Second, while Alan Ball does not have specialized knowledge in either religion or politics, he has produced stories that fascinate and (especially this season) horrify. Religion scholars such as the University of Waterloo’s Douglas Cowan have noted that successful horror stories are often a useful window into widely held cultural fears, particularly religious ones. He explains in Sacred Terror, “There must be something within the audience that the filmmaker can exploit. In the case of cinema horror, there must be some fear a director can tap into and bring to life on the screen, if only for a moment.” If millions of people find Ball’s tale compelling, this may indicate a widely held fear about where power resides in our own society.
With this in mind, what is the fear portrayed through the Authority and its deadly game of theocratic intrigue? Part of the horror of the Authority is simply that its worldview and values are derived from a religion that is totally unknowable and alien to human sensibilities. Members are willing to torture, kill, and overthrow governments because of a strange book that no human has ever known. Because their ideology is rooted in faith, it cannot be debated rationally. This may well be how the rhetoric of the Religious Right appears to some Americans, particularly those who are not familiar with Biblical literature. For young Americans raised in secular households, the claim that marriage rights cannot be extended to gay couples because of passages found in Leviticus is likely just as unfathomable (if not repugnant) as Agrippa’s claim that humans are food because it is written in the Book of Lilith.
Also frightening is the fact that the Authority operates in secret. In the world of True Blood, it is one of the most powerful groups on the planet, yet its existence is totally unknown to the general public. Perhaps this theme of secret power resonates with a new feature of our political landscape, the superPAC, which greatly enhances the power of wealthy cabals to control elections from behind the scenes. As a religious cabal, the Authority also bears resemblance to recent portrayals of the Christian political group “The Family”––particularly Jeff Sharlet’s book The Family: The Secret Fundamentalism at the Heart of American Power. “The Family” or “The Fellowship” is a secretive evangelical organization with extensive political connections both in the United Stated and abroad. Sharlet attended a meeting in Arlington, Virginia, where leader David Coe reportedly explained, “You guys are here to learn how to rule the world.” Much like The Family, the Authority follows a religious vision that requires political power, which in turn requires secrecy.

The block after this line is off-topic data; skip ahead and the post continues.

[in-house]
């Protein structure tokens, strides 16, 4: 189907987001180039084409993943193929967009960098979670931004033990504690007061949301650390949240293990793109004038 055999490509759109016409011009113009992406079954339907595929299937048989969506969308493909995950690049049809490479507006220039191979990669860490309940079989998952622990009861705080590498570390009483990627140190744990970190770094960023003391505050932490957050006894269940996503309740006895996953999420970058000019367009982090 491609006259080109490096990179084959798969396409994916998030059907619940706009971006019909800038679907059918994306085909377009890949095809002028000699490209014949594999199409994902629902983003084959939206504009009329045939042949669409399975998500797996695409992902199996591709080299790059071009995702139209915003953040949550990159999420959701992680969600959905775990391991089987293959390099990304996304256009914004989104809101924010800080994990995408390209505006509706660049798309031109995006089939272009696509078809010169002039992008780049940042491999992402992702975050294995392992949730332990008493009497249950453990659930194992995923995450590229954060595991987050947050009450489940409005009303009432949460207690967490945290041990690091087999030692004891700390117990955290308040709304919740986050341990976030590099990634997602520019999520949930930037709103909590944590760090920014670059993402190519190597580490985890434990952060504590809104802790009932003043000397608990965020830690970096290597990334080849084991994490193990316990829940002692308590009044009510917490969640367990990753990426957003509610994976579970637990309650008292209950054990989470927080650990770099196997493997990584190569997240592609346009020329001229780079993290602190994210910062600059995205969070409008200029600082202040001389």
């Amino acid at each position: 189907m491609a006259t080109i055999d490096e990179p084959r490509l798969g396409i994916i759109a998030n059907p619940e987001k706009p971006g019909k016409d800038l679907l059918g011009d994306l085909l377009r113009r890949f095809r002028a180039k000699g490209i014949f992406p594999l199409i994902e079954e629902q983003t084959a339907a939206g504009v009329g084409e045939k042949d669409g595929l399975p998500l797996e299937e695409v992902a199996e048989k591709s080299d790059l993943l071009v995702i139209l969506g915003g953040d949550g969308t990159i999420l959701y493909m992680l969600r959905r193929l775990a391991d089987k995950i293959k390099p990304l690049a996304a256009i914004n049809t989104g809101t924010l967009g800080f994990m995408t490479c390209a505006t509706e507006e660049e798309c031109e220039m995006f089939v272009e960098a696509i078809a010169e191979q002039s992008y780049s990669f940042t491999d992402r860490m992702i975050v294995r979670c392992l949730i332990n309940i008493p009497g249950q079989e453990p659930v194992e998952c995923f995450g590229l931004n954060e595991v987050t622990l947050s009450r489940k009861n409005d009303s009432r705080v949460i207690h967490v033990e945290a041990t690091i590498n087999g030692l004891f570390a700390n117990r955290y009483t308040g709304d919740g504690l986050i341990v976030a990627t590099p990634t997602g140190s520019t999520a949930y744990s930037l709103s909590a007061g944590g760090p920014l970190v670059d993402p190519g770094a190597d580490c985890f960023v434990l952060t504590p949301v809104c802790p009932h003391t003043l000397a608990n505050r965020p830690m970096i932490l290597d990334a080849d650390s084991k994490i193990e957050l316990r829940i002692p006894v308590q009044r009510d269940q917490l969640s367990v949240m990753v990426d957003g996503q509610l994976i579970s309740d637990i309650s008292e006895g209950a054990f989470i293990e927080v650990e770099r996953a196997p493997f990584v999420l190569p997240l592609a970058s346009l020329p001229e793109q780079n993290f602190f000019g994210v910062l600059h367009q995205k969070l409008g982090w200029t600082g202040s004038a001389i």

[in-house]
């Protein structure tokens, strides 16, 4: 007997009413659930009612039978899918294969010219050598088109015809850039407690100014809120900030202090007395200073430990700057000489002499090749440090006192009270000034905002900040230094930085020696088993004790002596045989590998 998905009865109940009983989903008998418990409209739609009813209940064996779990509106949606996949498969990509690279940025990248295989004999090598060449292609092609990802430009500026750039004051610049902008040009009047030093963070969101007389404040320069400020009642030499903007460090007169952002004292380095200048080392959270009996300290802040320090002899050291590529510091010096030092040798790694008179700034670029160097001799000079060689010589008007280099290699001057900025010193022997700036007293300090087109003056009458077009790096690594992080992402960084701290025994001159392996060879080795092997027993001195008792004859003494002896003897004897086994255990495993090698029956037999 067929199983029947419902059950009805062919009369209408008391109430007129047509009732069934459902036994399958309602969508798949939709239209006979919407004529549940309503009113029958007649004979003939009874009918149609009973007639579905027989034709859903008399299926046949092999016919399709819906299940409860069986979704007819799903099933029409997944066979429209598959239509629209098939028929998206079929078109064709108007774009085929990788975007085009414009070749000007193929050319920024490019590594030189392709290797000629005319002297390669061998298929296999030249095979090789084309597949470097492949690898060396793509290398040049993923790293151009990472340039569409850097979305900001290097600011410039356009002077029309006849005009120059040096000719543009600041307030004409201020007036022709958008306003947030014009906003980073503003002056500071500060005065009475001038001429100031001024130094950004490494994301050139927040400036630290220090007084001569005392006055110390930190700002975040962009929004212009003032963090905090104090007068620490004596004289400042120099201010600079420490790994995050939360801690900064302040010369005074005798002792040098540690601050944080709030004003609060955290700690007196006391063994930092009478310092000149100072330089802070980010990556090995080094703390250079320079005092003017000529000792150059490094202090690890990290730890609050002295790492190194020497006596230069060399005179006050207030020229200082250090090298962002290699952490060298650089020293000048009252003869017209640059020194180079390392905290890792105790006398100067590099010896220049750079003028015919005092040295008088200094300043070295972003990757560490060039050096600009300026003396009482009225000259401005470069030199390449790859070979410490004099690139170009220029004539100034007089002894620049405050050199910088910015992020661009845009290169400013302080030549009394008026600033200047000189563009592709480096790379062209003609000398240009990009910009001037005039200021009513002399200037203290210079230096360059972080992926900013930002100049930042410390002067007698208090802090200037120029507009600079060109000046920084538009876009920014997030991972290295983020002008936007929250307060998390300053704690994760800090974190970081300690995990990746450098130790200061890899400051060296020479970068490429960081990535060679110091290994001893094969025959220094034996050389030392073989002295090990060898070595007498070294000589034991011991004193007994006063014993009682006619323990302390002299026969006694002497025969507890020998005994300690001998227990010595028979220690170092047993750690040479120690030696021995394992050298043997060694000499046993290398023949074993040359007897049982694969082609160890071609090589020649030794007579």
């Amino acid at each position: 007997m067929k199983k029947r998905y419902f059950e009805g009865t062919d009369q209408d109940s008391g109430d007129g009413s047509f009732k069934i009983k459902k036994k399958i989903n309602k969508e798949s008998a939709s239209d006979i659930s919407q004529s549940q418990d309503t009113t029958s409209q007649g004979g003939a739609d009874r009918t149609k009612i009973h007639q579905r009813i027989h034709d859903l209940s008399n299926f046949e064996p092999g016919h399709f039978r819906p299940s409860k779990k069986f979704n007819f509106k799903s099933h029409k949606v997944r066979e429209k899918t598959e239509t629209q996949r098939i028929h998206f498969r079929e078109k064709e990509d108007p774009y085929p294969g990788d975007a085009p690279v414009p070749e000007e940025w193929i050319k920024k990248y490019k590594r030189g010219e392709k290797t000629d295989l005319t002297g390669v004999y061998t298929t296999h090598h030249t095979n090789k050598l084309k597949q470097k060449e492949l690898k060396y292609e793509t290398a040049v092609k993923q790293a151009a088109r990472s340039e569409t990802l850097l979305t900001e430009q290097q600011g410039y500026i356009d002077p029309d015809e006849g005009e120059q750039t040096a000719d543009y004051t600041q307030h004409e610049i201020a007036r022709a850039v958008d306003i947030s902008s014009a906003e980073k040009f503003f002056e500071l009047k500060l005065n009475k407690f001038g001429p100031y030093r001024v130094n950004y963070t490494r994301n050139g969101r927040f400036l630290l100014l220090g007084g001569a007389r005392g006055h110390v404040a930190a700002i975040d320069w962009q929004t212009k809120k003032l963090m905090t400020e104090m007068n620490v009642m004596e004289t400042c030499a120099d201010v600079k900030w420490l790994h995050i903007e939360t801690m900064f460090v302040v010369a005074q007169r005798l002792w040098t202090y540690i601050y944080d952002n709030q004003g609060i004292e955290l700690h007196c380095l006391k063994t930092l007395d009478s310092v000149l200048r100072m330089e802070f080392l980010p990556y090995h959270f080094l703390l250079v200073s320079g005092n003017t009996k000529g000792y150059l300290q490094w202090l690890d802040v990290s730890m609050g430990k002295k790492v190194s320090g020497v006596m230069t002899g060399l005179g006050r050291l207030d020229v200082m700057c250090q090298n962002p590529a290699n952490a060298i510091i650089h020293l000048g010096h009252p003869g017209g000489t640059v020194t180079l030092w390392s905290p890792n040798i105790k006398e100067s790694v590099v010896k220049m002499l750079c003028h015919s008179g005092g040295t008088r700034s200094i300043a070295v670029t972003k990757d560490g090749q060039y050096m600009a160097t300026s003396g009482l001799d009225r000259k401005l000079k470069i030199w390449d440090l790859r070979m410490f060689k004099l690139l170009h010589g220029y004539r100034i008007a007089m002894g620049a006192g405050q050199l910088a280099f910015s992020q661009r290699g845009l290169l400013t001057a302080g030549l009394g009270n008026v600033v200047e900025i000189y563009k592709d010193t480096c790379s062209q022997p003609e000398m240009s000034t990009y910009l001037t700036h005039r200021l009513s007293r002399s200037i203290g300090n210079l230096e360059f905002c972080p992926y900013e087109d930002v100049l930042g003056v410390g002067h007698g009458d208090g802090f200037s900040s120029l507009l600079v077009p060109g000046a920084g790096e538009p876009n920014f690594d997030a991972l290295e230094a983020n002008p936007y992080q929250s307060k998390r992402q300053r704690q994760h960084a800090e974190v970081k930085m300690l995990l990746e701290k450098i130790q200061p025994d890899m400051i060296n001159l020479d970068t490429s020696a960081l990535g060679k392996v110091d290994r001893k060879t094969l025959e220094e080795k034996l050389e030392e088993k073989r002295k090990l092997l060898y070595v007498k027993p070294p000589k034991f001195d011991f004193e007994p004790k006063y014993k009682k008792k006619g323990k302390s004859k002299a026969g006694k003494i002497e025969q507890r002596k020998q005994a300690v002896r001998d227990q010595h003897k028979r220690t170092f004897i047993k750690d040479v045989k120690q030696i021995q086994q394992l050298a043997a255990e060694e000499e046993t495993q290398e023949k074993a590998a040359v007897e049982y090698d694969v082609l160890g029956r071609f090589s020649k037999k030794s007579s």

But members of the Authority also hide their religious convictions from each other. Agrippa pretends to support cooperation between humans and vampires but is secretly a zealous Sanguinista. Zimojic labels his opponents as “fanatics” while blithely torturing those around him in an effort to detect Sanguinistas. The plot stews in paranoia that everyone is lying about their religious beliefs. Perhaps this storyline also resonates with the current political situation, in which critics frequently cast doubts about the religious affiliation of political candidates. A recent Pew Forum Survey found that 40 percent of voters are unaware that Mitt Romney is a Mormon. Meanwhile, an astounding 17 percent believe that Barack Obama is a Muslim. Ongoing doubts about Obama’s religion now seem about as reasonable as Zimojic’s insistence that anyone who has not undergone torture cannot be trusted.
Finally, those members of the Authority who are not ideological zealots reveal themselves to be hypocrites and megalomaniacs. Steve Newlin was featured in the second season as an evangelical minister and the secret leader of a vampire-slaying Christian militia group called the Fellowship of the Son. But after the Authority makes him a vampire at the end of season four, he happily renounces Jesus and humanity in exchange for political power. Russel Edgington, a particularly unscrupulous vampire, pretends to believe in Lilith only until he decides that feigning piety is not worth the political rewards. Ultimately, no religious vision is fulfilled by the Authority, and its machinations only create a platform for the truly wicked to assume power. This theme reflects contemporary concerns that religious values are easily manipulated by the politically power-hungry. For some viewers, Newlin and Edgington may have more in common with Karl Rove than Vlad the Impaler.
Of course, the Religious Right is not the Authority any more than gay Americans are vampires and shape-shifters. Rather, the Authority articulates fears that Ball experienced while watching the Republican primary. Rick Santorum explained that JFK’s 1960 speech affirming the separation of church and state made him want to “throw up.” Michele Bachmann suggested that Hurricane Irene and an earthquake that struck the east coast were divine chastisements for government spending (Her campaign claimed this comment was made in jest). Rick Perry received wild applause when a moderator asked about his state’s exceptionally high rates of execution. Others cheered when Ron Paul was asked a hypothetical question about a man being allowed to die because he had neglected to buy health insurance. Taken together, these comments portrayed a political culture that was zealous, brutal, and frightening. Even Karl Rove called the primary some of “the worst moments for the Republicans.” It is easy to see how this rhetoric could inspire this season’s True Blood—and the story about a sadistic theocracy with an insatiable thirst for power and human blood.
Joseph Laycock teaches religion at Piedmont Virginia Community College and is the author of Vampires Today: The Truth About Modern Vampirism.